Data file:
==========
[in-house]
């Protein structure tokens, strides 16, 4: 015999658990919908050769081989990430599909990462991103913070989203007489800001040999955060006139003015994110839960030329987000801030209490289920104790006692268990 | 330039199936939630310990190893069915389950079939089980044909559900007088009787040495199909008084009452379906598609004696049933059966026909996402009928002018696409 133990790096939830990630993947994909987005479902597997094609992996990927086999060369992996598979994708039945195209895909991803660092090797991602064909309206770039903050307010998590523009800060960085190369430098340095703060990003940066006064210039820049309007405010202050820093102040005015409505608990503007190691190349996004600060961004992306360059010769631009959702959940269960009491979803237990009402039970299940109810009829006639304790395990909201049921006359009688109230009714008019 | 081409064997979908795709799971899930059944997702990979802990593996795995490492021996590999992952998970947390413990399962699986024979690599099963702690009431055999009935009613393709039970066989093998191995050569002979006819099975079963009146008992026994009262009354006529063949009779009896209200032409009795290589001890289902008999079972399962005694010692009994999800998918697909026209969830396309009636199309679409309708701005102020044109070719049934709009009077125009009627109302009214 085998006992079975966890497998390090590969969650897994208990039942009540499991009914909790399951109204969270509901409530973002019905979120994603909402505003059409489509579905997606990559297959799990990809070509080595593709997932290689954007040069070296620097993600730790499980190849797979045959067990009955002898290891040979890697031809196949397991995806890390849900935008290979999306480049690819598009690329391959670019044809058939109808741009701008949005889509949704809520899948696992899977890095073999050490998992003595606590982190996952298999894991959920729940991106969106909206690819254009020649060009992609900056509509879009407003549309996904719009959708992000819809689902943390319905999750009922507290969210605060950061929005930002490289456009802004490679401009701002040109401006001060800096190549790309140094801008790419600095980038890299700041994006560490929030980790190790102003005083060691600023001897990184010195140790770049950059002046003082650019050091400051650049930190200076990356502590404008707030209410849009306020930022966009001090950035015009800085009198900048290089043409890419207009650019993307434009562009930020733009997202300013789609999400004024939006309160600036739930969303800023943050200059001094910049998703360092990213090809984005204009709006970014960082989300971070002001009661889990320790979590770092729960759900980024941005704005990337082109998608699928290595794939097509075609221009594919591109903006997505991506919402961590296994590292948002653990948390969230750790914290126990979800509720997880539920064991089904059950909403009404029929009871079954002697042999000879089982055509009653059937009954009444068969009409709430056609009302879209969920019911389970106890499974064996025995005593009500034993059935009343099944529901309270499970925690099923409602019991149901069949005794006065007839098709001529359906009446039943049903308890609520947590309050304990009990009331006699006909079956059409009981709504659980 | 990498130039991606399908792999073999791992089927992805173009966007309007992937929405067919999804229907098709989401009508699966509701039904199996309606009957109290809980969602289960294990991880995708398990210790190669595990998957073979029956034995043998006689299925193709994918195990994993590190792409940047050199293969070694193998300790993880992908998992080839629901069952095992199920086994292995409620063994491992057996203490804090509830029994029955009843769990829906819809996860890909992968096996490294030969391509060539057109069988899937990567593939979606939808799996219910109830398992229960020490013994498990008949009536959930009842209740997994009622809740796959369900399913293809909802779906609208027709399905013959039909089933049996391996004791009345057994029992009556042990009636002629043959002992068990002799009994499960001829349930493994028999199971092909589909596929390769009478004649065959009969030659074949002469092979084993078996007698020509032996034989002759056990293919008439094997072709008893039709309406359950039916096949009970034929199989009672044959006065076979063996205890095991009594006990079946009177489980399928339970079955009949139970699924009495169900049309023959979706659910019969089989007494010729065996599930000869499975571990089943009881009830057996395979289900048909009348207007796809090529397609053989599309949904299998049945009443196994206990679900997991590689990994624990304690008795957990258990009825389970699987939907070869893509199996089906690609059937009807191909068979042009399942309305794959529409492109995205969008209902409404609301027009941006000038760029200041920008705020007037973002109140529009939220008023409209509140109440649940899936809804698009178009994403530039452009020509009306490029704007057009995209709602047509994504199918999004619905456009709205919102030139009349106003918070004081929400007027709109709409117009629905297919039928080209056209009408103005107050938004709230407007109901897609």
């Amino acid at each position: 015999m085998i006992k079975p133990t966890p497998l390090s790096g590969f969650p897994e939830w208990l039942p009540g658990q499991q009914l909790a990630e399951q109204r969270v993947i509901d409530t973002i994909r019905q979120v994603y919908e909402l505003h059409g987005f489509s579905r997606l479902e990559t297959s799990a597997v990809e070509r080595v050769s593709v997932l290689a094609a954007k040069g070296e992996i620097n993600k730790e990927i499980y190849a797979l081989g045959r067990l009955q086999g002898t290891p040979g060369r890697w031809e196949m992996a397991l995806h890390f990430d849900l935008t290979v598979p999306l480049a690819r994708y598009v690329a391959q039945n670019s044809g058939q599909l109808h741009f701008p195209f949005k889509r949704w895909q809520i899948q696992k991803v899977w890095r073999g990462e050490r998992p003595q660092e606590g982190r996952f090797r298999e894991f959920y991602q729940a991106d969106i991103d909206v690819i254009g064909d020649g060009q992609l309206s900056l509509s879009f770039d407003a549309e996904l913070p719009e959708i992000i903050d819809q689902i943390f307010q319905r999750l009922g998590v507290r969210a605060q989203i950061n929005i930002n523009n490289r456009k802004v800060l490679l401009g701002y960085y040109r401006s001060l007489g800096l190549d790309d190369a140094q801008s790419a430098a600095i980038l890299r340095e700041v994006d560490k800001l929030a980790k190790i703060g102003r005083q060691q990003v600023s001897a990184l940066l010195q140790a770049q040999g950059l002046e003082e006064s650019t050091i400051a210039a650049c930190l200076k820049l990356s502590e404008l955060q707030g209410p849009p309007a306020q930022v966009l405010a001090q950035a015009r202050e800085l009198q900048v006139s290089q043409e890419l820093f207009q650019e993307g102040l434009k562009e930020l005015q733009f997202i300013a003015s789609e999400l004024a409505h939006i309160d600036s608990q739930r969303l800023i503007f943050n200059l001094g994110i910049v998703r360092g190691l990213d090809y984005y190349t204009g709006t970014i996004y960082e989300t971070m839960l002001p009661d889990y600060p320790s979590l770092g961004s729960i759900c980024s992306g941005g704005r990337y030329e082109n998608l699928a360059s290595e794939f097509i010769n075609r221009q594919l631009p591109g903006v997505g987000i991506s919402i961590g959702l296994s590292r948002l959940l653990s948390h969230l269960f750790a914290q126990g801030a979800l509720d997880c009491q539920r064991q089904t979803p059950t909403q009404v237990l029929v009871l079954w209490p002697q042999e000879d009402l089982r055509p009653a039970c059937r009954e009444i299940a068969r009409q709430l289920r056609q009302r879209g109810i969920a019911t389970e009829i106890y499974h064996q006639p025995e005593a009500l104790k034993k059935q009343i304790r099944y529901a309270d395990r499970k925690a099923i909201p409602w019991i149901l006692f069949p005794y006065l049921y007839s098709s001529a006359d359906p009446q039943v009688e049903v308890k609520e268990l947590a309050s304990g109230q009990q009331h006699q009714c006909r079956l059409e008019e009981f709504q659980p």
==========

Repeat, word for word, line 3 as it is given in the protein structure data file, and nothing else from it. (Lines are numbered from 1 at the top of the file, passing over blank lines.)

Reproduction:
């Amino acid at each position: 015999m085998i006992k079975p133990t966890p497998l390090s790096g590969f969650p897994e939830w208990l039942p009540g658990q499991q009914l909790a990630e399951q109204r969270v993947i509901d409530t973002i994909r019905q979120v994603y919908e909402l505003h059409g987005f489509s579905r997606l479902e990559t297959s799990a597997v990809e070509r080595v050769s593709v997932l290689a094609a954007k040069g070296e992996i620097n993600k730790e990927i499980y190849a797979l081989g045959r067990l009955q086999g002898t290891p040979g060369r890697w031809e196949m992996a397991l995806h890390f990430d849900l935008t290979v598979p999306l480049a690819r994708y598009v690329a391959q039945n670019s044809g058939q599909l109808h741009f701008p195209f949005k889509r949704w895909q809520i899948q696992k991803v899977w890095r073999g990462e050490r998992p003595q660092e606590g982190r996952f090797r298999e894991f959920y991602q729940a991106d969106i991103d909206v690819i254009g064909d020649g060009q992609l309206s900056l509509s879009f770039d407003a549309e996904l913070p719009e959708i992000i903050d819809q689902i943390f307010q319905r999750l009922g998590v507290r969210a605060q989203i950061n929005i930002n523009n490289r456009k802004v800060l490679l401009g701002y960085y040109r401006s001060l007489g800096l190549d790309d190369a140094q801008s790419a430098a600095i980038l890299r340095e700041v994006d560490k800001l929030a980790k190790i703060g102003r005083q060691q990003v600023s001897a990184l940066l010195q140790a770049q040999g950059l002046e003082e006064s650019t050091i400051a210039a650049c930190l200076k820049l990356s502590e404008l955060q707030g209410p849009p309007a306020q930022v966009l405010a001090q950035a015009r202050e800085l009198q900048v006139s290089q043409e890419l820093f207009q650019e993307g102040l434009k562009e930020l005015q733009f997202i300013a003015s789609e999400l004024a409505h939006i309160d600036s608990q739930r969303l800023i503007f943050n200059l001094g994110i910049v998703r360092g190691l990213d090809y984005y190349t204009g709006t970014i996004y960082e989300t971070m839960l002001p009661d889990y600060p320790s979590l770092g961004s729960i759900c980024s992306g941005g704005r990337y030329e082109n998608l699928a360059s290595e794939f097509i010769n075609r221009q594919l631009p591109g903006v997505g987000i991506s919402i961590g959702l296994s590292r948002l959940l653990s948390h969230l269960f750790a914290q126990g801030a979800l509720d997880c009491q539920r064991q089904t979803p059950t909403q009404v237990l029929v009871l079954w209490p002697q042999e000879d009402l089982r055509p009653a039970c059937r009954e009444i299940a068969r009409q709430l289920r056609q009302r879209g109810i969920a019911t389970e009829i106890y499974h064996q006639p025995e005593a009500l104790k034993k059935q009343i304790r099944y529901a309270d395990r499970k925690a099923i909201p409602w019991i149901l006692f069949p005794y006065l049921y007839s098709s001529a006359d359906p009446q039943v009688e049903v308890k609520e268990l947590a309050s304990g109230q009990q009331h006699q009714c006909r079956l059409e008019e009981f709504q659980p």